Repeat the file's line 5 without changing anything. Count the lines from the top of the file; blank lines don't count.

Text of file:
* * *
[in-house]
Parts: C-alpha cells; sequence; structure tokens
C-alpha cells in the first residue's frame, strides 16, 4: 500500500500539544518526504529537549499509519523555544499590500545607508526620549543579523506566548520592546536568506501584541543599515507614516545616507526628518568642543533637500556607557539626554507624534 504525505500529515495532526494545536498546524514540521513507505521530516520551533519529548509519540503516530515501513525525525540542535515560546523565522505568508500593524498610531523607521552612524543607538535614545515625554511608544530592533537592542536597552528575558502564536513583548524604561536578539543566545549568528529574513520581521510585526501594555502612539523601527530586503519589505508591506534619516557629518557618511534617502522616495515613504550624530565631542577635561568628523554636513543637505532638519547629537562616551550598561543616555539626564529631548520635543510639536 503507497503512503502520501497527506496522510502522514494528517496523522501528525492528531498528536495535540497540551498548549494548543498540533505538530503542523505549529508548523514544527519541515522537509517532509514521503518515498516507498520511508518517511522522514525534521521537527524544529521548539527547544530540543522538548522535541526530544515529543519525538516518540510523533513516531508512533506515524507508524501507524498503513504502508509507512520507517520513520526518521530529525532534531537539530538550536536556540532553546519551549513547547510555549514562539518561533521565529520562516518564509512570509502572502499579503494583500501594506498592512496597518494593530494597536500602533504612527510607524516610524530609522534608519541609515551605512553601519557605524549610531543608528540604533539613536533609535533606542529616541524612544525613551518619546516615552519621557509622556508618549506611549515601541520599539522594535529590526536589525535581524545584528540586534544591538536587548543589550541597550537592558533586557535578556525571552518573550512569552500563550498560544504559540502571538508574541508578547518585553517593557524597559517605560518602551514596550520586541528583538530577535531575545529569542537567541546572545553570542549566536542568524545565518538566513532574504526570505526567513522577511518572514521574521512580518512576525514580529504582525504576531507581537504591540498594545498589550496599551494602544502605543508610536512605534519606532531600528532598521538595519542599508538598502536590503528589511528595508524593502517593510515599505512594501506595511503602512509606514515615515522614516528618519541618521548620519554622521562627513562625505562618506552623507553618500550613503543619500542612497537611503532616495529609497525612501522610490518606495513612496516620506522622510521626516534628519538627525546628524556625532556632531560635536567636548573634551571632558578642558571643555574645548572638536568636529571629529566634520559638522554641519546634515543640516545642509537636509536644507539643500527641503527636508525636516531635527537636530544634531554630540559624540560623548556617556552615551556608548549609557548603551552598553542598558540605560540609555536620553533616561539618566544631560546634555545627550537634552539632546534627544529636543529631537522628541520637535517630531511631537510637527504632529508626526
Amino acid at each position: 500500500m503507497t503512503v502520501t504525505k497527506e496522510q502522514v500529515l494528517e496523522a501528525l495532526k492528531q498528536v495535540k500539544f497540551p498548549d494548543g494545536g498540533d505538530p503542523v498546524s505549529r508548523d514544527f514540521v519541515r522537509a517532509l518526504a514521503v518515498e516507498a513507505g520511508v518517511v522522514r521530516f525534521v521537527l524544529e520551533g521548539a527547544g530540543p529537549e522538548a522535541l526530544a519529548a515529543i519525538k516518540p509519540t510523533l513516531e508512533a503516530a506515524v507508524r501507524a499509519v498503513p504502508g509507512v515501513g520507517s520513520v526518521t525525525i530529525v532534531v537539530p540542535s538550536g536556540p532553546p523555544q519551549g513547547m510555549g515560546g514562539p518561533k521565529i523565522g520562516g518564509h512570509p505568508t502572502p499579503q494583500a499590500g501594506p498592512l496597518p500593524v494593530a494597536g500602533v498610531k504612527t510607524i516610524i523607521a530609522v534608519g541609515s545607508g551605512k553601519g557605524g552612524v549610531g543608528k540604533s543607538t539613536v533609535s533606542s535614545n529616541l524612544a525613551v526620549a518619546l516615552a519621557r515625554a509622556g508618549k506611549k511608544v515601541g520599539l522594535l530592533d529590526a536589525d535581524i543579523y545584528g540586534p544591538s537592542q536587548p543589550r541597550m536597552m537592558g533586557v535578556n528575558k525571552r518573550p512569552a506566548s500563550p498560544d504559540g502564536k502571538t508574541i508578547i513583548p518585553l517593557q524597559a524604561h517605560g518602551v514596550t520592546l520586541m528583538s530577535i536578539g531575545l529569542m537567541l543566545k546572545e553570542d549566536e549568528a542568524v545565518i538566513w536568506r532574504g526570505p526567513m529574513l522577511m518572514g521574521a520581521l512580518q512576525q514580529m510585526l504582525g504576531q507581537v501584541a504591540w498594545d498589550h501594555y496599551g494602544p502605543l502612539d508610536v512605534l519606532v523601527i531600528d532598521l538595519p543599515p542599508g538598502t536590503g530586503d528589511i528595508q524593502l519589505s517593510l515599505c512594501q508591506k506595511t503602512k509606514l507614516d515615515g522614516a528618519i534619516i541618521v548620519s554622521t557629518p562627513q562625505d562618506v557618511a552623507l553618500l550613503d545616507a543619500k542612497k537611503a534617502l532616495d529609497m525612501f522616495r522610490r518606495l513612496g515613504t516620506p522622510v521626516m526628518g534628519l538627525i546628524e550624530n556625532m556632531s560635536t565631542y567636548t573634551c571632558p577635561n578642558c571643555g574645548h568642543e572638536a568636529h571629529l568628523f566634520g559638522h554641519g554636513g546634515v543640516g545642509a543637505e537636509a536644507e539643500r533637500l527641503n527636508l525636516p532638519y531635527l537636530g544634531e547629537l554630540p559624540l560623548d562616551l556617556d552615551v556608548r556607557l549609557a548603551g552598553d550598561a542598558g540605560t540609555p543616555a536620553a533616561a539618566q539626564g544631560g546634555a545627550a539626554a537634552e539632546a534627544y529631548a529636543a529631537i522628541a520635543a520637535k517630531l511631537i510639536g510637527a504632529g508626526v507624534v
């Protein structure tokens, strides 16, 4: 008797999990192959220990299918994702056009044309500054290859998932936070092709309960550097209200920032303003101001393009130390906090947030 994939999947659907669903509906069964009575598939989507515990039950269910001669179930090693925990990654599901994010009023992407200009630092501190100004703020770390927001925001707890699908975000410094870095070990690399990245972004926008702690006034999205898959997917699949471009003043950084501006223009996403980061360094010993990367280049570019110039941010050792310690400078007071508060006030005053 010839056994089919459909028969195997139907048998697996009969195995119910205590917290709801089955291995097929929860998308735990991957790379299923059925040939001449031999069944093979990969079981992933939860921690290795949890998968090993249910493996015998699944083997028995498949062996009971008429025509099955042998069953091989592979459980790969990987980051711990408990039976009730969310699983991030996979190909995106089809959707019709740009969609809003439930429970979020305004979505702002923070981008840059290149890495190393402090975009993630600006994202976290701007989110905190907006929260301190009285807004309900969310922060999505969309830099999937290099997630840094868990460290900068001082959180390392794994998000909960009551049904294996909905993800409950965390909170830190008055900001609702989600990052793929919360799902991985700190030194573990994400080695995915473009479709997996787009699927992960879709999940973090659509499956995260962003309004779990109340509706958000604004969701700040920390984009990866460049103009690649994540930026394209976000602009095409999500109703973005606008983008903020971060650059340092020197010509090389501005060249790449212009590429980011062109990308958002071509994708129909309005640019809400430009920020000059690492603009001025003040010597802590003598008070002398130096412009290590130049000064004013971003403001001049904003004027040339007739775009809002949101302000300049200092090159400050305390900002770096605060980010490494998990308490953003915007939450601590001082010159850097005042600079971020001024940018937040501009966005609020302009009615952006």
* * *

């Protein structure tokens, strides 16, 4: 008797999990192959220990299918994702056009044309500054290859998932936070092709309960550097209200920032303003101001393009130390906090947030 994939999947659907669903509906069964009575598939989507515990039950269910001669179930090693925990990654599901994010009023992407200009630092501190100004703020770390927001925001707890699908975000410094870095070990690399990245972004926008702690006034999205898959997917699949471009003043950084501006223009996403980061360094010993990367280049570019110039941010050792310690400078007071508060006030005053 010839056994089919459909028969195997139907048998697996009969195995119910205590917290709801089955291995097929929860998308735990991957790379299923059925040939001449031999069944093979990969079981992933939860921690290795949890998968090993249910493996015998699944083997028995498949062996009971008429025509099955042998069953091989592979459980790969990987980051711990408990039976009730969310699983991030996979190909995106089809959707019709740009969609809003439930429970979020305004979505702002923070981008840059290149890495190393402090975009993630600006994202976290701007989110905190907006929260301190009285807004309900969310922060999505969309830099999937290099997630840094868990460290900068001082959180390392794994998000909960009551049904294996909905993800409950965390909170830190008055900001609702989600990052793929919360799902991985700190030194573990994400080695995915473009479709997996787009699927992960879709999940973090659509499956995260962003309004779990109340509706958000604004969701700040920390984009990866460049103009690649994540930026394209976000602009095409999500109703973005606008983008903020971060650059340092020197010509090389501005060249790449212009590429980011062109990308958002071509994708129909309005640019809400430009920020000059690492603009001025003040010597802590003598008070002398130096412009290590130049000064004013971003403001001049904003004027040339007739775009809002949101302000300049200092090159400050305390900002770096605060980010490494998990308490953003915007939450601590001082010159850097005042600079971020001024940018937040501009966005609020302009009615952006």